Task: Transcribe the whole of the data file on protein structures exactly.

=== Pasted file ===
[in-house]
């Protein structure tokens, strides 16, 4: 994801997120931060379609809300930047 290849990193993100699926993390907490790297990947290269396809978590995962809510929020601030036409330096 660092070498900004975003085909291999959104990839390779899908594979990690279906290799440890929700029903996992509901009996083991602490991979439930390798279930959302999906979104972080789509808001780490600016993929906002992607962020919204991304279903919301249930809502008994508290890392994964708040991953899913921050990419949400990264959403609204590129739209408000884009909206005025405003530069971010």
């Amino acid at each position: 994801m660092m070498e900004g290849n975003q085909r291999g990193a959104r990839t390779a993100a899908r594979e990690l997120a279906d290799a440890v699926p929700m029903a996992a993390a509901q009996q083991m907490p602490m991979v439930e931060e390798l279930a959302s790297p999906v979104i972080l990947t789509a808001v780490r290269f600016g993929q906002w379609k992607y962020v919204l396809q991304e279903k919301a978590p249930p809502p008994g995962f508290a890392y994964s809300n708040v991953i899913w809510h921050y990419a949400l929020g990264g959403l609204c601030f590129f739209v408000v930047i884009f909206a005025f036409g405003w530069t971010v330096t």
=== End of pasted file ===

[in-house]
């Protein structure tokens, strides 16, 4: 994801997120931060379609809300930047 290849990193993100699926993390907490790297990947290269396809978590995962809510929020601030036409330096 660092070498900004975003085909291999959104990839390779899908594979990690279906290799440890929700029903996992509901009996083991602490991979439930390798279930959302999906979104972080789509808001780490600016993929906002992607962020919204991304279903919301249930809502008994508290890392994964708040991953899913921050990419949400990264959403609204590129739209408000884009909206005025405003530069971010």
């Amino acid at each position: 994801m660092m070498e900004g290849n975003q085909r291999g990193a959104r990839t390779a993100a899908r594979e990690l997120a279906d290799a440890v699926p929700m029903a996992a993390a509901q009996q083991m907490p602490m991979v439930e931060e390798l279930a959302s790297p999906v979104i972080l990947t789509a808001v780490r290269f600016g993929q906002w379609k992607y962020v919204l396809q991304e279903k919301a978590p249930p809502p008994g995962f508290a890392y994964s809300n708040v991953i899913w809510h921050y990419a949400l929020g990264g959403l609204c601030f590129f739209v408000v930047i884009f909206a005025f036409g405003w530069t971010v330096t």